Research Papers

Analysis and Prediction of Vibration-Induced Solder Joint Failure for a Ceramic Column Grid Array Package

[+] Author and Article Information
Andy Perkins

Computer Aided Simulation for Package Reliability (CASPaR) Laboratory, The George W. Woodruff School of Mechanical Engineering, Georgia Institute of Technology, Atlanta, GA 30332-0569

Suresh K. Sitaraman1

Computer Aided Simulation for Package Reliability (CASPaR) Laboratory, The George W. Woodruff School of Mechanical Engineering, Georgia Institute of Technology, Atlanta, GA 30332-0569suresh.sitaraman@me.gatech.edu


Corresponding author.

J. Electron. Packag 130(1), 011012 (Feb 14, 2008) (11 pages) doi:10.1115/1.2837520 History: Received December 04, 2006; Revised July 30, 2007; Published February 14, 2008

Solder joint fatigue failure under vibration loading continues to be a concern in microelectronic industry. Existing literature has not adequately addressed high-cycle fatigue failure of high-lead solder joints, especially under a broad spectrum of vibration frequencies. Also, damage mapping across solder joints in an area-array package has not been effectively studied using numerical models and experimental cross sectioning. This paper aims to develop an experimental and modeling approach that can accurately determine the solder joint behavior of electronic components under vibration conditions. In particular, this paper discusses the out-of-plane sinusoidal vibration experiments at 1G, numerical modeling, and fatigue life prediction for a 42.5×42.5×4mm3 1089 input∕output ceramic column grid array (CCGA) package on a 133×56×2.8mm3 FR4 board. Detailed investigation and characterization involving dye-and-pry analysis, microstructural examination, and numerical modeling enabled the development of a high-cycle stress-based equation for lead-containing CCGA under sinusoidal loading. The developed approach has been applied to a number of cases including a CCGA package with a heat sink as well as a CCGA package subjected to frequency sweeps. It is seen that the predictions from the developed model agree well with experimental data and that the developed model can map the evolution of solder damage across all solder joints and can also provide important design recommendations in terms of solder joint location as well as heat sink attachment.

Copyright © 2008 by American Society of Mechanical Engineers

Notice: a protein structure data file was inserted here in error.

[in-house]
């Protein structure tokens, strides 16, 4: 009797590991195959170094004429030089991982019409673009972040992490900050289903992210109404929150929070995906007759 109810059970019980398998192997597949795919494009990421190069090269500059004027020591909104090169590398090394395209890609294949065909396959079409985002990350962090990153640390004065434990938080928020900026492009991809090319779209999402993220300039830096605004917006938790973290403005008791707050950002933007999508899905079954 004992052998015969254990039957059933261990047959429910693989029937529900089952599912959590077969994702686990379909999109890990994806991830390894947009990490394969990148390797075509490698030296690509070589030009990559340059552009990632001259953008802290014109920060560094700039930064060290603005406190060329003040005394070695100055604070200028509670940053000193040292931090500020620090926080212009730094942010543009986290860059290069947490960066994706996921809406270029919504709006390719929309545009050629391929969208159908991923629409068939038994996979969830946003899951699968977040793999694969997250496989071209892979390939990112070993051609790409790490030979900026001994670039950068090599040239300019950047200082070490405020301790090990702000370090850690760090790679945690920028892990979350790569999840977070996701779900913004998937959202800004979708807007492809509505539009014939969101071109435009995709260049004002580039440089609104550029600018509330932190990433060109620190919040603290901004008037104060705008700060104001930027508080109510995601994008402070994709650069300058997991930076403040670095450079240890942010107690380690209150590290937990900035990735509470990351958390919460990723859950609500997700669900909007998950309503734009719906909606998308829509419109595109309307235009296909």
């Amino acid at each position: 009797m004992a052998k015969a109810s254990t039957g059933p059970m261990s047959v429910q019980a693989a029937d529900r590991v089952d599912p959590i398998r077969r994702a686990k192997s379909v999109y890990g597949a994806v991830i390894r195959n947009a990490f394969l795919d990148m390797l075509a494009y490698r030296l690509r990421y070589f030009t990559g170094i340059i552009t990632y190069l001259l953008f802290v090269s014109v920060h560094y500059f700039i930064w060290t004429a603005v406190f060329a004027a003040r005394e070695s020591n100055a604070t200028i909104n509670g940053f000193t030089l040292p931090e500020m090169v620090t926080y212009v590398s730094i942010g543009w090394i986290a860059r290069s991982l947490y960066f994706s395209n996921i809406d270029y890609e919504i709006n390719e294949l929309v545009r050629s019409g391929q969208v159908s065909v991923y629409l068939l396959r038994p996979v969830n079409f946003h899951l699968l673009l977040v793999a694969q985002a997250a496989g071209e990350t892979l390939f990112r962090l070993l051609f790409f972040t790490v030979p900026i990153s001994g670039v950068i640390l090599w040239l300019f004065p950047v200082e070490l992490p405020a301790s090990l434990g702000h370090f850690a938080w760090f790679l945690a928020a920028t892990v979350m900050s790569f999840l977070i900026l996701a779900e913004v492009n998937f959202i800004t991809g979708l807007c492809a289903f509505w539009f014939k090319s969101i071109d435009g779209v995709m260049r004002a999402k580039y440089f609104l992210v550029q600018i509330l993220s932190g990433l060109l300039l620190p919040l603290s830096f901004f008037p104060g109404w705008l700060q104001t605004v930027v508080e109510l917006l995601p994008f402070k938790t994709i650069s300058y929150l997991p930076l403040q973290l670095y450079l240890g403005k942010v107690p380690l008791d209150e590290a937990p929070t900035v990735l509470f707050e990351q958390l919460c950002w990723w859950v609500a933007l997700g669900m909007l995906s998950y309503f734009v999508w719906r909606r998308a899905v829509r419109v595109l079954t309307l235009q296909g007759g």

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Figure 1

Cross section of a CLASP CCGA Package and a CCGA solder column

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Figure 2

Experimental setup for CCGA on an FR4 board with clamped edges

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Figure 3

Electrical daisy chain rings for a CCGA test vehicle

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Figure 4

Linear sweep test for test vehicle A to determine the damping ratio ξ

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Figure 5

Gout versus fatigue life cycles for R0, R1, and RXX

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Figure 6

Fixture to remove substrate from board for dye-and-pry analysis

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Figure 7

Dye-and-pry analysis of test vehicle D showing crack growth and distribution

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Figure 8

Ductile cup∕cone failure of solder joints due to substrate removal versus brittle failure due to vibration fatigue

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Figure 9

Typical vibration crack in the 90Pb10Sn column at the 63Sn37Pb fillet on the FR4 board side

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Figure 10

SEM images of high-cycle fatigue crack in the 90Pb10Sn column

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Figure 11

3D FEM with solid and beam elements

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Figure 12

Mode shapes of the 1089 CCGA package on the FR4 board

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Figure 13

Solder joint stresses for CCGA solder joint array predicted by FEM less than 1G input acceleration

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Figure 14

Weibull fit of fatigue data for 1.0Gin at natural frequency of test vehicles

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Figure 15

von Mises stresses for J0 solder joint under a 1G sinusoidal acceleration driven at the fn of 308Hz

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Figure 16

Plot of N50 versus σa for each daisy chain ring

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Figure 17

Normalized fatigue life for CCGA solder joint array based on input acceleration Gin of 1G

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Figure 18

Increments for predicting fatigue life by Miner’s rule




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